To get out of his jam, Marshall resorted to legalistic sleight-of-hand. Article III of the Constitution gave the Supreme Court original jurisdiction (more about this in the next section of the text) over a limited set of circumstances, and issuing writs of mandamus wasn’t on that list. This would mean that Marbury made a mistake bringing his case straight to the Supreme Court instead of appealing from a lower court. Thus, Marshall said that due to this legal technicality, he couldn’t help Marbury. But Marshall went further and declared that section 13 of the Judiciary Act of 1789 violated the Constitution and therefore was void. This was exactly the remedy the Democratic-Republicans wanted, so they went along with Marshall in exerting Supreme Court power to strike down congressional legislation that had been passed and signed into law by the president. Marshall, a Federalist, thought the decision would set the Court up to be a check on future Democratic-Republican policies. In his majority opinion, Marshall wrote that “it is emphatically the province and duty of the judicial department to say what the law is,” and that arguments that “courts must close their eyes on the Constitution, and see only the law would subvert the very foundation of all written constitutions.” Marbury v. Madison (1803) is considered one of the most important Supreme Court cases because since it was decided, no one has seriously questioned the Court’s power of judicial review. (5)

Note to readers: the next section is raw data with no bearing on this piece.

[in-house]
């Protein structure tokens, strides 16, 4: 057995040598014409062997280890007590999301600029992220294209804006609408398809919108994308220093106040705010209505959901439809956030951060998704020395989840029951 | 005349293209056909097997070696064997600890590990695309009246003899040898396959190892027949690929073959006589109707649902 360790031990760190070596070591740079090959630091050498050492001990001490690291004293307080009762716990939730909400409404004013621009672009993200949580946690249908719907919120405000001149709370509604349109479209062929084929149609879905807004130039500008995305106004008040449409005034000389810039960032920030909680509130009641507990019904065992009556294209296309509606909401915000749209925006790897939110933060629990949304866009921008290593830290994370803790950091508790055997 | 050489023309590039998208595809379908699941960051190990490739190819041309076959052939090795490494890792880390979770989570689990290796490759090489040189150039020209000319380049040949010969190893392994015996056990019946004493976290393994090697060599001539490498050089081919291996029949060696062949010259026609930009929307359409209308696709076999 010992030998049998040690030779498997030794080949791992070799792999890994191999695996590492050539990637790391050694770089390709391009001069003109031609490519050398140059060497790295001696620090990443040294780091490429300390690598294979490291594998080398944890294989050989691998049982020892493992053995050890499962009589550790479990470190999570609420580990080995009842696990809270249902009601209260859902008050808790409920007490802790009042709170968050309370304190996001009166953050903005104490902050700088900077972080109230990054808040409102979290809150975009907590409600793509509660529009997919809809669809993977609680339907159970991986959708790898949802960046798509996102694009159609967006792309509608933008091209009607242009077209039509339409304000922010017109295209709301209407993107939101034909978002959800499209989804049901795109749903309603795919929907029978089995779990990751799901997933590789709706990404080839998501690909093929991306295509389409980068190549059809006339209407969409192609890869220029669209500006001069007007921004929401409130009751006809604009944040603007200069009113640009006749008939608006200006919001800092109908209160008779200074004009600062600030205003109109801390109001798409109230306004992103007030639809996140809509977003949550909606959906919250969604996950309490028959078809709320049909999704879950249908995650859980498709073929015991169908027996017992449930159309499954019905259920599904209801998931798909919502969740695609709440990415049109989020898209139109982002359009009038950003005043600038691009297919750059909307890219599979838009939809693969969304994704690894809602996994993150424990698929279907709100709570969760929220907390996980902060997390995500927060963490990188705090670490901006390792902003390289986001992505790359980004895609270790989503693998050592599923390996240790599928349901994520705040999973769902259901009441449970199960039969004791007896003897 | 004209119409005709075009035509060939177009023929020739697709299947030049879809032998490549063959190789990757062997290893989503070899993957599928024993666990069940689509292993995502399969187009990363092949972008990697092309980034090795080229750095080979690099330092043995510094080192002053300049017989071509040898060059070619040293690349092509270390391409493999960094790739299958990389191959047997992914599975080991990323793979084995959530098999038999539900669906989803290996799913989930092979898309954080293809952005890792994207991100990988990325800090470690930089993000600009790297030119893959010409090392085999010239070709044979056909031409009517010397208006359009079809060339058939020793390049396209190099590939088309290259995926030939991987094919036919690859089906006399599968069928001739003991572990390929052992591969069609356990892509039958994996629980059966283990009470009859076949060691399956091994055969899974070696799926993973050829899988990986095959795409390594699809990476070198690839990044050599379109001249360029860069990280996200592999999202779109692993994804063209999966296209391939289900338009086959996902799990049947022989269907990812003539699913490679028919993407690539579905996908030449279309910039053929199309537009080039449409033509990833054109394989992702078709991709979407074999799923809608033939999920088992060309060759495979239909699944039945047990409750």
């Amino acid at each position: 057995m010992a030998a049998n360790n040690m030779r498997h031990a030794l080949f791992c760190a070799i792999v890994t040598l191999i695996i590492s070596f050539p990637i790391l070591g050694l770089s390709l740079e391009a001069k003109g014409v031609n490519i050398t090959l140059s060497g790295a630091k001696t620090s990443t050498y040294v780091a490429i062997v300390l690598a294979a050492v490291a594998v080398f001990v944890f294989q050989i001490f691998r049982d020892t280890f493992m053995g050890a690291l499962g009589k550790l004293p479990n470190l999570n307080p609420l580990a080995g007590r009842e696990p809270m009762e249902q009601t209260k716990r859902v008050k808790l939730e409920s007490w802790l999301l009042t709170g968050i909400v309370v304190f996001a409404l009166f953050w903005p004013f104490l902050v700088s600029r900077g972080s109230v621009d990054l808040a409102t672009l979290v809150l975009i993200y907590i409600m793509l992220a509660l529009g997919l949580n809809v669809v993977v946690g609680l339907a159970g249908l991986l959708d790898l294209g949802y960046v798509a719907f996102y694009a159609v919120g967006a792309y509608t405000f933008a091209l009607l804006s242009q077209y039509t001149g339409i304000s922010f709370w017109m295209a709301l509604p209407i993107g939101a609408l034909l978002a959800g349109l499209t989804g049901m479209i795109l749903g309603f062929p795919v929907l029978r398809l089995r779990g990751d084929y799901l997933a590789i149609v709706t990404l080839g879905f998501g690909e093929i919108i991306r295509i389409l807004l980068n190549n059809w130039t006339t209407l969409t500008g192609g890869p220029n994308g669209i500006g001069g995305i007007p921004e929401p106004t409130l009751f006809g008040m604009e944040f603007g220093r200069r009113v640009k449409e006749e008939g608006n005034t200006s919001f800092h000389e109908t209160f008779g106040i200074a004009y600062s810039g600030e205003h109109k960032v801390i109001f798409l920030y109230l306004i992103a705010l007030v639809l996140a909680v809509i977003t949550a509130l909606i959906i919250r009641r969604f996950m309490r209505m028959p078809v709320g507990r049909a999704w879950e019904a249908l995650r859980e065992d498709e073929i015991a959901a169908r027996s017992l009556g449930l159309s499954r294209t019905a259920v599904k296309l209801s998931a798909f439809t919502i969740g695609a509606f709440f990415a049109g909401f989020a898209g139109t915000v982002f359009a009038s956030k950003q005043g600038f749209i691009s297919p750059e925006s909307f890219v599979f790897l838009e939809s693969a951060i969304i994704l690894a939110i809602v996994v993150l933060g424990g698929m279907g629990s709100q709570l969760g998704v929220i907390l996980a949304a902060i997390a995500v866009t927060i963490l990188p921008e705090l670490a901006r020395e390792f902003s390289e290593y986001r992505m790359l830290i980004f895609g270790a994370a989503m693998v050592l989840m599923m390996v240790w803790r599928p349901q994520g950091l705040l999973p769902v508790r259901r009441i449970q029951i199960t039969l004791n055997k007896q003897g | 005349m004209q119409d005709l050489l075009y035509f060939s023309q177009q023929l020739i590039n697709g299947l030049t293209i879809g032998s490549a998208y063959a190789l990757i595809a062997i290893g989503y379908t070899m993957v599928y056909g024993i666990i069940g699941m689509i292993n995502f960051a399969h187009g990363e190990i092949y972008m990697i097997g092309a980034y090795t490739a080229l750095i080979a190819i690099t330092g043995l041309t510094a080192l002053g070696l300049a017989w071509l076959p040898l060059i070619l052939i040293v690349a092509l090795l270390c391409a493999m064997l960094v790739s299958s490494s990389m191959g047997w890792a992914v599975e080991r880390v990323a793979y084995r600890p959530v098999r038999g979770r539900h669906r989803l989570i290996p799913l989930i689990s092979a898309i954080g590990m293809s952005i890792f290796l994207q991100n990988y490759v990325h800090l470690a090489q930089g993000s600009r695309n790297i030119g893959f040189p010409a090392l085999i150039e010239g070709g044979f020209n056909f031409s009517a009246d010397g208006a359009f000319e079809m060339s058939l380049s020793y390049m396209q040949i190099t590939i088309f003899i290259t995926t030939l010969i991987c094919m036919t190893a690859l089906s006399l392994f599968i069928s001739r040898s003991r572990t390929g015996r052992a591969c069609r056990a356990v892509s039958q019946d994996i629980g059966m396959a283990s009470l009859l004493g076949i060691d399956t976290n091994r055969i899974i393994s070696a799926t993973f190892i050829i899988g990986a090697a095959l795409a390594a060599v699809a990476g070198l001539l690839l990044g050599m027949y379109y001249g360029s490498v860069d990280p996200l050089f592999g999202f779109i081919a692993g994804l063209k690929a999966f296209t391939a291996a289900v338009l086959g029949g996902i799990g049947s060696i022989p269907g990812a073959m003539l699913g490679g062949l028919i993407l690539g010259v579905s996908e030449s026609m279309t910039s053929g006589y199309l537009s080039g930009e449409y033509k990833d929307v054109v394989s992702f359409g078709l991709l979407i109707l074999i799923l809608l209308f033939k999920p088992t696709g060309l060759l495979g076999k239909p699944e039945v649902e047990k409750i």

The Supreme Court’s power stems from the way our legal system is structured. Even though the Supreme Court decides relatively few cases per year, those decisions carry weight due to the principle of stare decisis, which literally means “to stand by that which is decided.” Courts—particularly those lower than the Supreme Court—must make decisions that are consistent with past decisions on similar cases. Garrett Epps, University of Baltimore constitutional law professor, very aptly described stare decisis this way: “cases, once decided, are not to be overturned simply because new judges come on the Court, or new parties win elections, or newly tenured law professors think they were wrong; the radical step of voiding precedent is saved for cases that have been proven unworkable or unjust in the years since they were decided.” (6) The pressure of stare decisis is exerted downward from the Supreme Court to lower courts. In other words, when the Supreme Court makes a definitive ruling on a matter of law, that decision sets a precedent for other courts to follow in subsequent cases.